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Washington fires threaten homes, keep firefighters on go

Wildfires stretched firefighting resources near Wenatchee, Wash., and 50 miles to the east near Soap Lake during the weekend. Homes were threatened, evacuated and saved north of Soap Lake and in less direct danger in Wenatchee.
Dan Wheat

Capital Press

Published on July 16, 2018 10:36AM

A passing motorist took this photo of the Rocky Reach Fire shortly after it began the evening of July 13 about five miles north of Wenatchee, Wash. Largely controlled by Monday morning, it burned 3,400 acres of grass with some timber.

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A passing motorist took this photo of the Rocky Reach Fire shortly after it began the evening of July 13 about five miles north of Wenatchee, Wash. Largely controlled by Monday morning, it burned 3,400 acres of grass with some timber.

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Hot spots on the hillside just west of Rocky Reach Dam and north of Wenatchee, Wash., smolder at 11:34 a.m. July 14.

Dan Wheat/Capital Press

Hot spots on the hillside just west of Rocky Reach Dam and north of Wenatchee, Wash., smolder at 11:34 a.m. July 14.

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A helicopter scoops water from the Columbia River just north of Rocky Reach Dam at 11:48 a.m. July 14 to fight the Rocky Reach Fire.

Dan Wheat/Capital Press

A helicopter scoops water from the Columbia River just north of Rocky Reach Dam at 11:48 a.m. July 14 to fight the Rocky Reach Fire.

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A scorched scenic overlook looking down on he Rock Reach Dam maintenance shops and park at about noon on July 14. Wenatchee is in the distance to south. The fire burned 3,400 acres.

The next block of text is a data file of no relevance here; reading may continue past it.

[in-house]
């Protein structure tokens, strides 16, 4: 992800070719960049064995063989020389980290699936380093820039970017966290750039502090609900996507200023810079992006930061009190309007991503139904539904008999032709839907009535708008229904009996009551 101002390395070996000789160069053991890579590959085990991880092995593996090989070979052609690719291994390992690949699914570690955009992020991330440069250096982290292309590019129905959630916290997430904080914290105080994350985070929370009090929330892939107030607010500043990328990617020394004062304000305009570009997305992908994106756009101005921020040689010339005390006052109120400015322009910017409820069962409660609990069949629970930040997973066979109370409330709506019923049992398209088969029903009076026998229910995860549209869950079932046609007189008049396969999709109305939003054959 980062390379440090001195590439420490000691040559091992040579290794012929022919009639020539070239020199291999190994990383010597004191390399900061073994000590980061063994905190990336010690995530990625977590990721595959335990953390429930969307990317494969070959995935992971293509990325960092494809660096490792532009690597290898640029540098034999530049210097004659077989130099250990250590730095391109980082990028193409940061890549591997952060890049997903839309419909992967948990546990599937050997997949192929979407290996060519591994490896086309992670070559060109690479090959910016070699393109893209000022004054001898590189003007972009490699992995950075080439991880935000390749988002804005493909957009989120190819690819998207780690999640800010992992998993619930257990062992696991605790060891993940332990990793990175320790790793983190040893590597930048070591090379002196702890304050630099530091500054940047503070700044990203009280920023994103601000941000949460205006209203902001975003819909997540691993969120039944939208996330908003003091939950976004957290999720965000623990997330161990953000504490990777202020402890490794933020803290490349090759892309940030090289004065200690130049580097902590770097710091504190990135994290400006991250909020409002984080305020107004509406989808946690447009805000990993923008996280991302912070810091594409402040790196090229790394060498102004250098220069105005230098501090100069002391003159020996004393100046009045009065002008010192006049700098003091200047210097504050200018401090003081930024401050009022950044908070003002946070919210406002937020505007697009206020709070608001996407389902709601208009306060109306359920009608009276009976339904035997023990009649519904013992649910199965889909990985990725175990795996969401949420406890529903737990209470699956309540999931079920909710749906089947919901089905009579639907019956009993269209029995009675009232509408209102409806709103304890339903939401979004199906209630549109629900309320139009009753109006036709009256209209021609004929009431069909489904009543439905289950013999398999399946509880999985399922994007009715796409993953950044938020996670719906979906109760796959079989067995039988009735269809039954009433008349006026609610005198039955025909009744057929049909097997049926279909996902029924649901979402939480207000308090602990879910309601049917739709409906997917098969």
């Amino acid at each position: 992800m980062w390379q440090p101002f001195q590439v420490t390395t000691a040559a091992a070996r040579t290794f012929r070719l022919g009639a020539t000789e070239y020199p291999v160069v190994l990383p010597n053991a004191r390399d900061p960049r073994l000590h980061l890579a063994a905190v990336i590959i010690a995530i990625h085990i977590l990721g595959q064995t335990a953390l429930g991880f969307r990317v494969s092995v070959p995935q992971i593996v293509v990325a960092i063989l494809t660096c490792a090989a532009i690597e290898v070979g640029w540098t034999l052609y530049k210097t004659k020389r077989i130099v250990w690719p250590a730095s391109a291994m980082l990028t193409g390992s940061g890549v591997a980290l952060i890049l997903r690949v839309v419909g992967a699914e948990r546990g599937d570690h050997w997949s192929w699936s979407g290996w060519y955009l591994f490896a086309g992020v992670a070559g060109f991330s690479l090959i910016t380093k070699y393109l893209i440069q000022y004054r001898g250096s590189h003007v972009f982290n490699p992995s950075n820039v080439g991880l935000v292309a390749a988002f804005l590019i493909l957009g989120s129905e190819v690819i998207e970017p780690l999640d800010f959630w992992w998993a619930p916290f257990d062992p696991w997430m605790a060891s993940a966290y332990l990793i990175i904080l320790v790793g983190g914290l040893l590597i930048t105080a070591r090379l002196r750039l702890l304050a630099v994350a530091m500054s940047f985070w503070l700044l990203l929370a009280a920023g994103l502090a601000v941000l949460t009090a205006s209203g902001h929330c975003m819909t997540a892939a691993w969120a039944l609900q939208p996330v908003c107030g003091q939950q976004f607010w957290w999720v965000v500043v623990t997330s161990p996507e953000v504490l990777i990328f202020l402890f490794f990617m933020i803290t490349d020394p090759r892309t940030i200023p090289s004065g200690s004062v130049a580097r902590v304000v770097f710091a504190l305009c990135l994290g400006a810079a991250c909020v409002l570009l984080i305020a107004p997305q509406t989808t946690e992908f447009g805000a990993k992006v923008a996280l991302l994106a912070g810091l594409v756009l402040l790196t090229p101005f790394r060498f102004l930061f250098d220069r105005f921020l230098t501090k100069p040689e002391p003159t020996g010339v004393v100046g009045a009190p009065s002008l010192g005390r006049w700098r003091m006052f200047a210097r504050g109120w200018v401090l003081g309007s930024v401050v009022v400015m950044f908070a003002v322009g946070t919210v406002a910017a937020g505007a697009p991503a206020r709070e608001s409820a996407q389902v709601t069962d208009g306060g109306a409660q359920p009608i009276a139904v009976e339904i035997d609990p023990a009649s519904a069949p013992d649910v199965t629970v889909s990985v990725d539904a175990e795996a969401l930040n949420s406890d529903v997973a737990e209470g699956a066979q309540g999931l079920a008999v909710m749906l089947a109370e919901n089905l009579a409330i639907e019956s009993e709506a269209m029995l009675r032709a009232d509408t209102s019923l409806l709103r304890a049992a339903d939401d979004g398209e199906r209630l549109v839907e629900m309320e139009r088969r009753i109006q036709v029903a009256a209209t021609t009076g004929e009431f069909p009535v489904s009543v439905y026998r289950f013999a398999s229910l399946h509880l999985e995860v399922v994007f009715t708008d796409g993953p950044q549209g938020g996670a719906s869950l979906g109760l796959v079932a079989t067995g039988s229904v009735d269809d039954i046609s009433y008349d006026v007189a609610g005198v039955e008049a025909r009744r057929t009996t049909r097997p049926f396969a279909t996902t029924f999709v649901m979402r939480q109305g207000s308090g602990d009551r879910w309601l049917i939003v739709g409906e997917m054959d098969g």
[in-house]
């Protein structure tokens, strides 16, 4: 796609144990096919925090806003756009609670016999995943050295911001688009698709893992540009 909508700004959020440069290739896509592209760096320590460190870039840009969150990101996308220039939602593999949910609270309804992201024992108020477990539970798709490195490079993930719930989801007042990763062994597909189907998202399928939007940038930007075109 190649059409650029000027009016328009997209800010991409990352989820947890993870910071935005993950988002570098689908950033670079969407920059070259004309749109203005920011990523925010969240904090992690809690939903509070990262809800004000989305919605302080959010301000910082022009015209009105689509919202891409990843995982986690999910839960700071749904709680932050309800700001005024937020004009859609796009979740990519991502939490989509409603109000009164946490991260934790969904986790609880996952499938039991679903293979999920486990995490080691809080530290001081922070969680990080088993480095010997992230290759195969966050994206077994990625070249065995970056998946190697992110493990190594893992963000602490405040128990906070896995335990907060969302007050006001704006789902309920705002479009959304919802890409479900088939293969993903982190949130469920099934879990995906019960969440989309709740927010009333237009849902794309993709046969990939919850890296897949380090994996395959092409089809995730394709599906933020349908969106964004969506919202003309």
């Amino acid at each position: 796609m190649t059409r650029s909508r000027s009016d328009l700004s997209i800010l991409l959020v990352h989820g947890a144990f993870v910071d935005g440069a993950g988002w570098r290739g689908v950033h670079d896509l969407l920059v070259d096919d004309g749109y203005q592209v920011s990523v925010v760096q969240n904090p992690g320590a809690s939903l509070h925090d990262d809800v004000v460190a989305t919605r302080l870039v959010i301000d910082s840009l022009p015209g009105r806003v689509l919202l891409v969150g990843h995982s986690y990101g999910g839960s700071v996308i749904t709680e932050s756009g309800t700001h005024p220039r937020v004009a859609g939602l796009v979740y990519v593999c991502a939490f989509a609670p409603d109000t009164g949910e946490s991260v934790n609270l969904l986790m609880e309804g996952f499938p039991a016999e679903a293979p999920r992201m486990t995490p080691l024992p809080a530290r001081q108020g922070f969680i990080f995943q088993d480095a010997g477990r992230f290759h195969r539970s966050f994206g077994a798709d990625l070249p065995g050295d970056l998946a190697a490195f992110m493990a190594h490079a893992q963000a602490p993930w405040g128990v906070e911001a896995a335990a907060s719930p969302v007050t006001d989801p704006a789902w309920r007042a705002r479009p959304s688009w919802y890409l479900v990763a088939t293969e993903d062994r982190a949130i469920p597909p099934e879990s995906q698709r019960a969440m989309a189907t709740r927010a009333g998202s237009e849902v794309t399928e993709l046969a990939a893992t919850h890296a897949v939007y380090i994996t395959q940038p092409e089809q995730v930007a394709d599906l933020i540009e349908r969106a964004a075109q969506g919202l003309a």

Dan Wheat/Capital Press

A scorched scenic overlook looking down on he Rock Reach Dam maintenance shops and park at about noon on July 14. Wenatchee is in the distance to south. The fire burned 3,400 acres.

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WENATCHEE, Wash. — Wildfires north of Wenatchee and Soap Lake 50 miles away kept firefighters busy during the weekend and threatened homes.

The Rocky Reach Fire, five miles north of Wenatchee, burned approximately 3,427 acres of grassland and some timber before being mostly controlled.

The blaze started about 8:15 p.m. July 13 on the west shoulder of U.S. Highway 97A near Rocky Reach Dam. The cause is under investigation. A firefighter placed small marker flags along the highway ditch Saturday and said it was the possible point of origin.

The highway was closed from Friday night until noon Saturday.

Four residences in Swakane Canyon and 244 more homes in the Sunnyslope area of the northern part of Wenatchee remained on the lowest level of possible evacuation warning Monday morning. None were evacuated and no homes were under real threat, the Chelan County Sheriff’s Office said.

More than a dozen aircraft worked the fire Saturday, dropping retardant and water on a Burch Mountain ridge line keeping the fire from heading down the mountainside into Sunnyslope. Helicopters and planes scooped water from the nearby Columbia River. Backfires were also set.

A drone was used Sunday to help determine establishment of firelines in the northwest sector. That area remained the most active Monday morning with steep terrain proving a challenge.

“We are throwing a lot of resources on that early today before hot temperatures and humidity make it too dangerous to be in there,” said Max Jones, fire spokeswoman.

Barring wind, efforts are looking good, she said.

Other than the northwest sector, the rest of the fire was in mop-up mode with 241 personnel, 21 fire engines, two water tenders and three bulldozers.

The city was smoky Saturday but was clear Sunday.

The Rocky Reach Fire is about 10 miles northeast of the 317-acre Little Camas Fire that is 87 percent contained and in mop-up mode.

Meanwhile, a wildfire that started near the Lake Lenore boat launch north of Soap Lake about 5:30 p.m. Saturday quickly spread, closing State Highway 17 and causing evacuation of numerous homes. A pumphouse was destroyed but firefighters saved nearby homes.

The Mile Marker 81 Fire grew to 1,000 acres before it was controlled. Powerlines burned, knocking out power to about 21 customers.

There have been four wildfires in Grant County in the last six weeks. Most of them have possible causes other than fireworks or arson, said Anthony Leibelt, deputy chief of Grant County Fire District 3.







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